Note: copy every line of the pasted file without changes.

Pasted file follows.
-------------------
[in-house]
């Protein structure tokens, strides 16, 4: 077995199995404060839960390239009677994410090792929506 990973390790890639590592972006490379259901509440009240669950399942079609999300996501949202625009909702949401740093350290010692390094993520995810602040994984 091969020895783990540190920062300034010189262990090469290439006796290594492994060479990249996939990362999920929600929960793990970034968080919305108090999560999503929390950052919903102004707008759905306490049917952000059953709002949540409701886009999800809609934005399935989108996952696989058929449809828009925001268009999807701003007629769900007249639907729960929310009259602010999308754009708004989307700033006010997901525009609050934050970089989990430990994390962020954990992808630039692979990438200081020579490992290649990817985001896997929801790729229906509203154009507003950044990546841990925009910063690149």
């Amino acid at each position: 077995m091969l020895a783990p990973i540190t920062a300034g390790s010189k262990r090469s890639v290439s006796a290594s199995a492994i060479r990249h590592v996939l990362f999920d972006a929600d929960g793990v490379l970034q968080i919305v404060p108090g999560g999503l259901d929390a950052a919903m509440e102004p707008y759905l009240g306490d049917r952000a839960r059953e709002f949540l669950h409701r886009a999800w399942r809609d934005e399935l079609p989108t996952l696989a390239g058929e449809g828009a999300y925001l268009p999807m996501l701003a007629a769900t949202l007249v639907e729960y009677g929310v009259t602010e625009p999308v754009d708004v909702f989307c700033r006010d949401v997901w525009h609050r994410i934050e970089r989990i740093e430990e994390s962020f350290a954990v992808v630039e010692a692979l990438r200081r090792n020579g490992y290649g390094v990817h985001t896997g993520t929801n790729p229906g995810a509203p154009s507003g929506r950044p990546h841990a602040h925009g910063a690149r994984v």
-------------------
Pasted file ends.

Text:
[in-house]
């Protein structure tokens, strides 16, 4: 077995199995404060839960390239009677994410090792929506 990973390790890639590592972006490379259901509440009240669950399942079609999300996501949202625009909702949401740093350290010692390094993520995810602040994984 091969020895783990540190920062300034010189262990090469290439006796290594492994060479990249996939990362999920929600929960793990970034968080919305108090999560999503929390950052919903102004707008759905306490049917952000059953709002949540409701886009999800809609934005399935989108996952696989058929449809828009925001268009999807701003007629769900007249639907729960929310009259602010999308754009708004989307700033006010997901525009609050934050970089989990430990994390962020954990992808630039692979990438200081020579490992290649990817985001896997929801790729229906509203154009507003950044990546841990925009910063690149």
């Amino acid at each position: 077995m091969l020895a783990p990973i540190t920062a300034g390790s010189k262990r090469s890639v290439s006796a290594s199995a492994i060479r990249h590592v996939l990362f999920d972006a929600d929960g793990v490379l970034q968080i919305v404060p108090g999560g999503l259901d929390a950052a919903m509440e102004p707008y759905l009240g306490d049917r952000a839960r059953e709002f949540l669950h409701r886009a999800w399942r809609d934005e399935l079609p989108t996952l696989a390239g058929e449809g828009a999300y925001l268009p999807m996501l701003a007629a769900t949202l007249v639907e729960y009677g929310v009259t602010e625009p999308v754009d708004v909702f989307c700033r006010d949401v997901w525009h609050r994410i934050e970089r989990i740093e430990e994390s962020f350290a954990v992808v630039e010692a692979l990438r200081r090792n020579g490992y290649g390094v990817h985001t896997g993520t929801n790729p229906g995810a509203p154009s507003g929506r950044p990546h841990a602040h925009g910063a690149r994984v």